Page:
01 SES 06 B, Building Profesional Learning Communities
Many teachers in secondary education often work individually, in the privacy of their classroom, protected by norms of autonomy and noninterference. They teach multiple classes behind closed doors and learn about teaching by teaching, often described as trial and error (Hodkinson & Hodkinson, 2003, 2004). Moreover, until recently, teacher professional development initiatives mostly have taken place outside school, thus removing teacher learning from the workplace (Opfer & Pedder, 2011; Van Veen, Zwart, Meirink, & Verloop, 2010). From the perspective of the development of collective capacity of schools, this is not a desirable situation. Professional learning communities are considered to be effective ways to foster this collective capacity.
The concept of Professional Learning Community (PLC) is used for groups of teachers sharing and critically examining their practice and collaborating on how to support student learning (Stoll, Bolam, MvMahon, Wallace, & Thomas, 2006). There is a growing knowledge base on PLCs and their elements and conditions needed. Recent work reached consensus on at least some of the essential ingredients of PLCs (cf., Admiraal, Lockhorst, & Van der Pol, 2012; Lomos, Hofman, & Bosker, 2011; Stoll et al., 2006). Key features of PLCs relate to shared values, collective responsibility, collaborative work, reflective dialogue, collective focus on student learning, and deprivatized practice.
In schools as professional learning communities (PLCs), teachers are encouraged to develop collective knowledge and practices through sharing knowledge and practices, supporting each other during their teaching practices, and collaboratively designing new teaching materials (Little, 2003). A PLC can be understood as a means to enhance both teachers’ professional development and a professional school culture (Achinstein, 2002; Grossman, Winesburg, & Woolworth, 2001). In addition, positive effects of PLCs were also found on student learning outcomes (Lomos et al., 2011). Collaboration within teacher communities is a way to counter isolation, improve teacher practice, and create a shared vision towards schooling (Achinstein, 2002; Hodkinson & Hodkinson, 2003). Teachers’ and school leaders’ collaborative work and learning can also develop as a PLC, similar to the concept of school as learning organization (Senge, 1990).
Despite the growing knowledge base in this area, insights into how schools can develop as PLCs as well as into the long-term effects that emerge from this school development, is lacking. The current study examines the strategies schools applied to support their development towards PLCs and the effects of these strategies at student, teacher, or school level.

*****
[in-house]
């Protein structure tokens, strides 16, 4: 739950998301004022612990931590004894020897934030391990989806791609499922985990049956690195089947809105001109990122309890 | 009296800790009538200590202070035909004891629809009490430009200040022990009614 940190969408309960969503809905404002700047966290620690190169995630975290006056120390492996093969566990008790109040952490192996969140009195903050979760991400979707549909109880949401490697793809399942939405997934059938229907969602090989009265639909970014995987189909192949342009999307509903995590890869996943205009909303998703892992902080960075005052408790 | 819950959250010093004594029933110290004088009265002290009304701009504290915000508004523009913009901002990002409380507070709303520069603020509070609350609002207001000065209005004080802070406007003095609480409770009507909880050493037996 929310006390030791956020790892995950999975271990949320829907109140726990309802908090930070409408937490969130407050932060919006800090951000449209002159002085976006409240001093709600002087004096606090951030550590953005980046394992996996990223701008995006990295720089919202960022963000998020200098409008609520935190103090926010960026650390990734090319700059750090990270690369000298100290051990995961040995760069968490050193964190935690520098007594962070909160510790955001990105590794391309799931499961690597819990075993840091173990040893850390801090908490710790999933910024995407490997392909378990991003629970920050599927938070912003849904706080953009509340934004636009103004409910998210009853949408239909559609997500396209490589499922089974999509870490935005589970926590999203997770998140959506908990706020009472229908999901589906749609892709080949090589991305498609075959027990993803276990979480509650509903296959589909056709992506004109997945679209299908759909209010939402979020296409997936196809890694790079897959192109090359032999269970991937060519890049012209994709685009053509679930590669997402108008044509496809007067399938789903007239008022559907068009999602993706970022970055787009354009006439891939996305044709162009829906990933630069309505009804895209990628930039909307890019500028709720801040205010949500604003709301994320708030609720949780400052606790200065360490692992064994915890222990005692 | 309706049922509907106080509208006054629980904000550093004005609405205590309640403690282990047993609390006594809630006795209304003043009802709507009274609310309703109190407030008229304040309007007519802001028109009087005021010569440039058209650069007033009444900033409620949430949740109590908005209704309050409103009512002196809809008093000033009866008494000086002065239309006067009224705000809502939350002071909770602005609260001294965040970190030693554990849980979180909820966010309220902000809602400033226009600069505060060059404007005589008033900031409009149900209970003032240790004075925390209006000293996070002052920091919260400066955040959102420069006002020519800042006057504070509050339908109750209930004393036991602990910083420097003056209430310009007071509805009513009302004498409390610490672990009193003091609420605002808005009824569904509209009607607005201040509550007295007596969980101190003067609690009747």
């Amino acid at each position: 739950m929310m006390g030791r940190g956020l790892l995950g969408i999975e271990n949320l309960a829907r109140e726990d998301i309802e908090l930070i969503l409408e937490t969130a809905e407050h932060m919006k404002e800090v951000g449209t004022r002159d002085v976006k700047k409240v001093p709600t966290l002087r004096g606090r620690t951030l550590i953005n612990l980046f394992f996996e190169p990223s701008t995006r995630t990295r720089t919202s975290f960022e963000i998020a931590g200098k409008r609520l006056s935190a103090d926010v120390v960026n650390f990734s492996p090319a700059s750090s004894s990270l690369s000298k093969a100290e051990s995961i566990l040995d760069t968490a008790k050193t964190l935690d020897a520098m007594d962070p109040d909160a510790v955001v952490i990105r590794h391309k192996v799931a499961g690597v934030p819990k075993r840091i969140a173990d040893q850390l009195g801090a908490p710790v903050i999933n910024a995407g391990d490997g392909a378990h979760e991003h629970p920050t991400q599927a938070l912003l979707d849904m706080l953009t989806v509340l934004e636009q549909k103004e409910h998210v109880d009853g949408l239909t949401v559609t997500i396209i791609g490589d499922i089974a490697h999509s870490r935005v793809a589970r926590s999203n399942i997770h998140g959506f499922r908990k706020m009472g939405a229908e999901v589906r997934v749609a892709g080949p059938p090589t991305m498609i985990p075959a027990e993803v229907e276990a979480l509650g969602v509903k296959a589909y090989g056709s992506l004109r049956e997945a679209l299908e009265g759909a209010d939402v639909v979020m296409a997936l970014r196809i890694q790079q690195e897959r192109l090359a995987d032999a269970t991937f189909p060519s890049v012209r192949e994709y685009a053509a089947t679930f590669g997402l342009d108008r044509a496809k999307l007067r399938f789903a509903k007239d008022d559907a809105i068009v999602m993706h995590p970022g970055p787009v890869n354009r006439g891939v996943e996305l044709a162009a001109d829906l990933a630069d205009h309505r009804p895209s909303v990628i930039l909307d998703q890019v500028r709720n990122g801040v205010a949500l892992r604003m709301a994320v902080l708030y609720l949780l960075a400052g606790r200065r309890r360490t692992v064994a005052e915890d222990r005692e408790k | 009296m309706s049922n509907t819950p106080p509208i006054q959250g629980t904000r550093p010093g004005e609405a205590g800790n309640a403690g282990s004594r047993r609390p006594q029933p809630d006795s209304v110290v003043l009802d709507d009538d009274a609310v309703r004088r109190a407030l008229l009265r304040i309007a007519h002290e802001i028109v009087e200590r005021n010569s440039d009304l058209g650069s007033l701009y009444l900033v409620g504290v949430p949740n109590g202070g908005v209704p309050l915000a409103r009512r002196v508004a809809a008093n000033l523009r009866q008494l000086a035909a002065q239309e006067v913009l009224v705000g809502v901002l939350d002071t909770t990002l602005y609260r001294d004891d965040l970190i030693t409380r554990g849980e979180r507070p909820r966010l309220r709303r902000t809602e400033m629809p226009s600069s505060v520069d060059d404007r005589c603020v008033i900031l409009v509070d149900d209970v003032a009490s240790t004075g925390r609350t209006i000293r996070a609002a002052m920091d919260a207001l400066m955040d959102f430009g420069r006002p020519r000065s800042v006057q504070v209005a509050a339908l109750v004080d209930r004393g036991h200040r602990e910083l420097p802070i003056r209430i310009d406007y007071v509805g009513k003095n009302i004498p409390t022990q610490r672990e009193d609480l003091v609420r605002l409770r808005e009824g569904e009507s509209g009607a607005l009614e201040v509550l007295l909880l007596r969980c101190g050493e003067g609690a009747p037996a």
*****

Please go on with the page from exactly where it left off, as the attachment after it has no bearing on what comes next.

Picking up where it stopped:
Therefore, the main research questions of this paper are:
1) What type of strategies do secondary schools apply to develop as a PLC and
2) What are the effects of these strategies at the level of students, teachers and school?
Achinstein, B. (2002). Conflict amid community: The micropolitics of teacher collaboration. Teacher College Record, 104, 421–455. Admiraal, W., Kruiter, J., Lockhorst, D., Schenke, W., Sligte, H., Smit, W., Tigelaar, D., & Wit, W. de. (2016). Affordances of teacher professional learning in secondary schools. Studies in Continuing Education, 38, 281-298. Admiraal, W., Lockhorst, D., & Pol, J. van der. (2012). An expert study on a descriptive model of teacher communities. Learning Environments Research, 15, 345-361. Denyer, D., Tranfield, D., Van Aken, J. E. (2008). Developing design propositions through research synthesis. Organization Studies, 29, 393-413. Hodkinson, P., & Hodkinson, H. (2003). Individuals, communities of practice and the policy context: School teachers’ learning in their workplace. Studies in Continuing Education, 25, 3–21. Hodkinson, H., & Hodkinson, P. (2004). Rethinking the concept of communities of practice in relation to school teachers’ workplace learning. International Journal of Training and Development, 8, 21–31. Grossman, P., Wineburg, S., & Woolworth, S. (2001). Toward a theory of teacher community. Teacher College Record, 103, 942–1012. Little, J. W. (2003). Inside teacher community: Representations of classroom practice. Teachers College Record, 105, 913–945. Lomos, C., Hofman, R. H., & Bosker, R. J. (2011). Professional communities and student achievement – a meta-analysis. School Effectiveness and School Improvement, 22, 121-148. Opfer, V. D.,, & Pedder, D. (2011). Conceptualizing teacher professional learning. Review of Educational Research, 81, 376–407. Senge, P. M. (1990). The fifth discipline: the art and practice of the learning organizations. New York: Doubleday-Currency. Stoll, L., Bolam, R., McMahon, A., Wallace, M., & Thomas, S. (2006). Professional learning communities: A review of the literature. Journal of Educational Change, 7, 221–258. Veen, K. van., Zwart, R., Meirink, J., & Verloop, N. (2010). Professionele ontwikkeling van leraren[Professional development of teachers]. Leiden: ICLON Universiteit Leiden.
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